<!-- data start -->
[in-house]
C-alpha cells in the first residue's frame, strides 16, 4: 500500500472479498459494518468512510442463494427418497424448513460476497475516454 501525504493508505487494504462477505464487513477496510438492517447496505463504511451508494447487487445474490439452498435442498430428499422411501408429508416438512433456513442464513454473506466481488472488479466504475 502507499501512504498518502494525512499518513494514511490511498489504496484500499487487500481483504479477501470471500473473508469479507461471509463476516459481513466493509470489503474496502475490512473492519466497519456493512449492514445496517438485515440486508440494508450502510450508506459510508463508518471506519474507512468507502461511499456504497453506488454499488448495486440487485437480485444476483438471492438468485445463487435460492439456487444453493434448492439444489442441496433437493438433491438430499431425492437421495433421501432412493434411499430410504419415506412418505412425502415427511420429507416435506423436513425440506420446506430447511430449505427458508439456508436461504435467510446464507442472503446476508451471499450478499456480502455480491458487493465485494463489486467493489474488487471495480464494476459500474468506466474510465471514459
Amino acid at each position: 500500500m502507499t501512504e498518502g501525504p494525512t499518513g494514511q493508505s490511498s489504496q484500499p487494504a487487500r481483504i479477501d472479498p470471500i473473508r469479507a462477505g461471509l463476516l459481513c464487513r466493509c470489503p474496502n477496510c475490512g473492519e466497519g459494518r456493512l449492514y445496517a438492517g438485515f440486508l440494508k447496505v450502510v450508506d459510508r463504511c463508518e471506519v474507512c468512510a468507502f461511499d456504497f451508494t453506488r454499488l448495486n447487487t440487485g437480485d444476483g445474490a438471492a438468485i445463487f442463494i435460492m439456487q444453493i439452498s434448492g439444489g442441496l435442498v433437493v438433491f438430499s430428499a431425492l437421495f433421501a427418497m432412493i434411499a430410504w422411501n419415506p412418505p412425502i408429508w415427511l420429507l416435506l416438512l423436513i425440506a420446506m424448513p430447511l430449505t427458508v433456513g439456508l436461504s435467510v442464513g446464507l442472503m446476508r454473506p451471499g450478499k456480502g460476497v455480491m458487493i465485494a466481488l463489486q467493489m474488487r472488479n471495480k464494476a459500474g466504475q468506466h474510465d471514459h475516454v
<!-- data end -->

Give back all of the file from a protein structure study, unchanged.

[in-house]
C-alpha cells in the first residue's frame, strides 16, 4: 500500500472479498459494518468512510442463494427418497424448513460476497475516454 501525504493508505487494504462477505464487513477496510438492517447496505463504511451508494447487487445474490439452498435442498430428499422411501408429508416438512433456513442464513454473506466481488472488479466504475 502507499501512504498518502494525512499518513494514511490511498489504496484500499487487500481483504479477501470471500473473508469479507461471509463476516459481513466493509470489503474496502475490512473492519466497519456493512449492514445496517438485515440486508440494508450502510450508506459510508463508518471506519474507512468507502461511499456504497453506488454499488448495486440487485437480485444476483438471492438468485445463487435460492439456487444453493434448492439444489442441496433437493438433491438430499431425492437421495433421501432412493434411499430410504419415506412418505412425502415427511420429507416435506423436513425440506420446506430447511430449505427458508439456508436461504435467510446464507442472503446476508451471499450478499456480502455480491458487493465485494463489486467493489474488487471495480464494476459500474468506466474510465471514459
Amino acid at each position: 500500500m502507499t501512504e498518502g501525504p494525512t499518513g494514511q493508505s490511498s489504496q484500499p487494504a487487500r481483504i479477501d472479498p470471500i473473508r469479507a462477505g461471509l463476516l459481513c464487513r466493509c470489503p474496502n477496510c475490512g473492519e466497519g459494518r456493512l449492514y445496517a438492517g438485515f440486508l440494508k447496505v450502510v450508506d459510508r463504511c463508518e471506519v474507512c468512510a468507502f461511499d456504497f451508494t453506488r454499488l448495486n447487487t440487485g437480485d444476483g445474490a438471492a438468485i445463487f442463494i435460492m439456487q444453493i439452498s434448492g439444489g442441496l435442498v433437493v438433491f438430499s430428499a431425492l437421495f433421501a427418497m432412493i434411499a430410504w422411501n419415506p412418505p412425502i408429508w415427511l420429507l416435506l416438512l423436513i425440506a420446506m424448513p430447511l430449505t427458508v433456513g439456508l436461504s435467510v442464513g446464507l442472503m446476508r454473506p451471499g450478499k456480502g460476497v455480491m458487493i465485494a466481488l463489486q467493489m474488487r472488479n471495480k464494476a459500474g466504475q468506466h474510465d471514459h475516454v